And that is where the murders become a mystery, at least to those detectives whose little magnifying glasses can make out the grooves on a thread, but not the distorted rage on a murderer’s face. The more they try to convince the murderer to stop, the more he kills. There is a pattern here, but unlike carpet fibers and footprints, it is not one that they can understand.
The men with the magnifying glasses want their lives back. So does the murderer. And the only way he can get it back is by taking theirs. The institution of the feud has lapsed in their world, but it is the defining one in his. Both detective and murderer are trapped in a cycle, but the murderer has a way out. All he has to do is kill them. The detectives cannot do the same thing. There is no room in their rational world for such a crude solution. They try to break the cycle with words. He tries to break it with bombs and bullets. And the cycle of violence continues.
Failure goads the murderer. The more he fails at killing, the more he aspires to it. On his tenth attempt he is ten times as motivated as on his first attempt. Like all people he has his ups and downs, but he always keeps on trying harder.
Each time he fails, he tells himself that the game wasn’t fair, the other side broke the rules, rigged the contest and undermined him. He spins complex conspiracies of spies and saboteurs in which the mind of the enemy is as convoluted as his, and that only fuels his outrage. How dare his victim plot so cleverly to undermine his own murder! Outraged, he spins his own convoluted plots, playing Wiley E. Coyote to an oblivious Roadrunner who is occasionally baffled to learn that he is alleged to have controlled every major public figure in the Middle East or seeded the Nile with trained sharks.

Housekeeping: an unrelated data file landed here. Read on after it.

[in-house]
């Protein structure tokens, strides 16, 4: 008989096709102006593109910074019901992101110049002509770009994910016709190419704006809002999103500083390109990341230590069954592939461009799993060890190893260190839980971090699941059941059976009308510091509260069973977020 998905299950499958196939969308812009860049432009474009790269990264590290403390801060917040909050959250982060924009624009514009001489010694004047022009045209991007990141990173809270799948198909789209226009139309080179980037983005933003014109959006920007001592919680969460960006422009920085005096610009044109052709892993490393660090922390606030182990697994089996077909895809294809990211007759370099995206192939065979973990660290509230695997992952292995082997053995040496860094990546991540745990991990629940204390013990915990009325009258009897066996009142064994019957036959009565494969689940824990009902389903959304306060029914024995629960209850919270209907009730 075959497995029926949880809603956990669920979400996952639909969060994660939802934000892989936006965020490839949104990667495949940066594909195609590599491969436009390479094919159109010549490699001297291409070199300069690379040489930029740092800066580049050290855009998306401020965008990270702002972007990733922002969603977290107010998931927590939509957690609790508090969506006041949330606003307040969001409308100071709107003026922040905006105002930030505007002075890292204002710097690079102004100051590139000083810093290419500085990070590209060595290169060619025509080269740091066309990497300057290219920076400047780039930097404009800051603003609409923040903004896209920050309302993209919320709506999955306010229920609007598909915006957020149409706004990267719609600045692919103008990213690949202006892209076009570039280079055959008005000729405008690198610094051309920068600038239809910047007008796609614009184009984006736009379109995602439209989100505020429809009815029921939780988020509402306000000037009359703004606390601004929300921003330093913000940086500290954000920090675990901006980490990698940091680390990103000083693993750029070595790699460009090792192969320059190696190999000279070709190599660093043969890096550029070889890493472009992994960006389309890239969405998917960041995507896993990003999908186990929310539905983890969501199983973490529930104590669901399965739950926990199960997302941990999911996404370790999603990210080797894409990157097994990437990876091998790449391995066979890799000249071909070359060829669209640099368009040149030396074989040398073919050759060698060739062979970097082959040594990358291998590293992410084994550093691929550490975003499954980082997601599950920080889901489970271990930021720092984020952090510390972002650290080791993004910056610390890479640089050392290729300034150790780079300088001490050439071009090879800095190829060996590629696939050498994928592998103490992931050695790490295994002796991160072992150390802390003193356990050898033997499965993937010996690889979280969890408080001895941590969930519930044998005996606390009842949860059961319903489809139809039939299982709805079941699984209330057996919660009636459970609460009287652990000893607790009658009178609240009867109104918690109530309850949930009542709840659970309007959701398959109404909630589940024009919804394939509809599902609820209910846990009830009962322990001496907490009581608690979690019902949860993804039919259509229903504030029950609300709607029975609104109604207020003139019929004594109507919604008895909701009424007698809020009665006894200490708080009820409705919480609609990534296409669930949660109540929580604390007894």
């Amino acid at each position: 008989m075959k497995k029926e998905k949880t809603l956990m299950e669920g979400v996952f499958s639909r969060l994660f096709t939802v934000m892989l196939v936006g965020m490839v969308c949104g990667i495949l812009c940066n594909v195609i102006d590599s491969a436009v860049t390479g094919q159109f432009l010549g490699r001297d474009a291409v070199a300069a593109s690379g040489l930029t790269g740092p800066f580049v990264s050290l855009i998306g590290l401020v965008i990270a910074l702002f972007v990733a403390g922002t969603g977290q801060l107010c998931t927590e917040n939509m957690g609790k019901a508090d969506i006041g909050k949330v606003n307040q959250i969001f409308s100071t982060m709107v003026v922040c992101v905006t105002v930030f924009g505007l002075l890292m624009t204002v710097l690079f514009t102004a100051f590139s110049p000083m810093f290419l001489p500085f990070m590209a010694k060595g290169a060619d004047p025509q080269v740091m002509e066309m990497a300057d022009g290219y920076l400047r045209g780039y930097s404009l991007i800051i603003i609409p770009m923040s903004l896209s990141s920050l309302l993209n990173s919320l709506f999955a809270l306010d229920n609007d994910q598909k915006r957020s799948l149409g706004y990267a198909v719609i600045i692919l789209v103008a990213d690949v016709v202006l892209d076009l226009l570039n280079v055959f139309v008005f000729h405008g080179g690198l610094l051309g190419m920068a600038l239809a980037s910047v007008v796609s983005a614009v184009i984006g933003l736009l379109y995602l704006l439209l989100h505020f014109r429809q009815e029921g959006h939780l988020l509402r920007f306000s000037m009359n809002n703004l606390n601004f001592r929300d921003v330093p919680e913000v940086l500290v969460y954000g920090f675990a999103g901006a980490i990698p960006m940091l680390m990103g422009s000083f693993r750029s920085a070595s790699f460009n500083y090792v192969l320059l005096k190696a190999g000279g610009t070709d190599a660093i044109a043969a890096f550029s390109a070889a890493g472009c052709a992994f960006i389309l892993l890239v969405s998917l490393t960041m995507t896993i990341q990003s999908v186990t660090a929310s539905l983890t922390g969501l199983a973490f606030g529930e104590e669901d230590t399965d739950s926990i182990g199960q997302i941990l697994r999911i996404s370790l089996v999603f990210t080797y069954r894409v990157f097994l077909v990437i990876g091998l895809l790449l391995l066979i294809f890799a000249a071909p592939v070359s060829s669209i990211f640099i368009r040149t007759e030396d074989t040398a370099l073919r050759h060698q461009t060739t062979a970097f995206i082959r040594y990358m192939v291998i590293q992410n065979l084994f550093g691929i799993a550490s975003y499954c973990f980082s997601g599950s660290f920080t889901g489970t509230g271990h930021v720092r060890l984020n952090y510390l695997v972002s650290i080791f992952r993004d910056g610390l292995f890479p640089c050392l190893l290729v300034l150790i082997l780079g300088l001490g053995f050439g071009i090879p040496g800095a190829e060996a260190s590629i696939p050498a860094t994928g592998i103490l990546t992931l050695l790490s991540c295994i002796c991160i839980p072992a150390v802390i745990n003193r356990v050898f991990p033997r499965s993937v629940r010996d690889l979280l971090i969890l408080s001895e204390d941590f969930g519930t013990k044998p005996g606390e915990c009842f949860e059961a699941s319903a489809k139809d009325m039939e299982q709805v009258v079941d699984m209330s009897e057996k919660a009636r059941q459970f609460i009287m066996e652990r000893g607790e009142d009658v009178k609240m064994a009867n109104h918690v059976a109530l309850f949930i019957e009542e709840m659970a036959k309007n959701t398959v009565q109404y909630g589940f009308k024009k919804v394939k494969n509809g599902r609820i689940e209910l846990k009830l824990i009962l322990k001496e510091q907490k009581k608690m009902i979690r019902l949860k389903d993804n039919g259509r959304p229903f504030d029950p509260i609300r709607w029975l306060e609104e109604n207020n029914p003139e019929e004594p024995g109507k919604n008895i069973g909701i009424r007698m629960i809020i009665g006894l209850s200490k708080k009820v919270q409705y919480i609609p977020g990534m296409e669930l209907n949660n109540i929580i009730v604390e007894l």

“Sure,” says the murderer. “You didn’t expect him to admit it, did you? I wouldn’t in his place.”
In this way the murderee takes on an outsized importance until he, she or it comes to represent every obstacle that the murderer has ever faced in his life, every nightmare and night terror. Whatever crimes the murderer commits, he is certain that the murderee has committed even more of them. The murderer’s dark side steps out of the shadow and takes on the role of his victim so that the act of murder becomes an act of purification that purifies nothing for the dark forces that the murderer tries to kill are still inside him even while his victim bleeds on the floor.
Eventually the murderee fills the world. Rushdie was only a minor writer until a series of random events caused his name to come to the attention of a shaky Iranian leadership looking for a scapegoat. And then Rushdie became an obsession for the Iranian regime. Rushdie filled their world. Likewise the average Muslim did not spend any time thinking about the Jews, who were always despised, but like most non-Muslims, weren’t of consequence. Having conquered their lands and their persons, they could go about ignoring them, aside from the usual thefts, murders and assorted cruelties. But then, after making numerous compromises, the honorless Jews, the sons of apes and pigs, defeated armies far stronger than them. The murderers were robbed of their honor. And when the murderer is Muslim and the victim is non-Muslim, then the honor of the murderer is the honor of the whole Muslim world.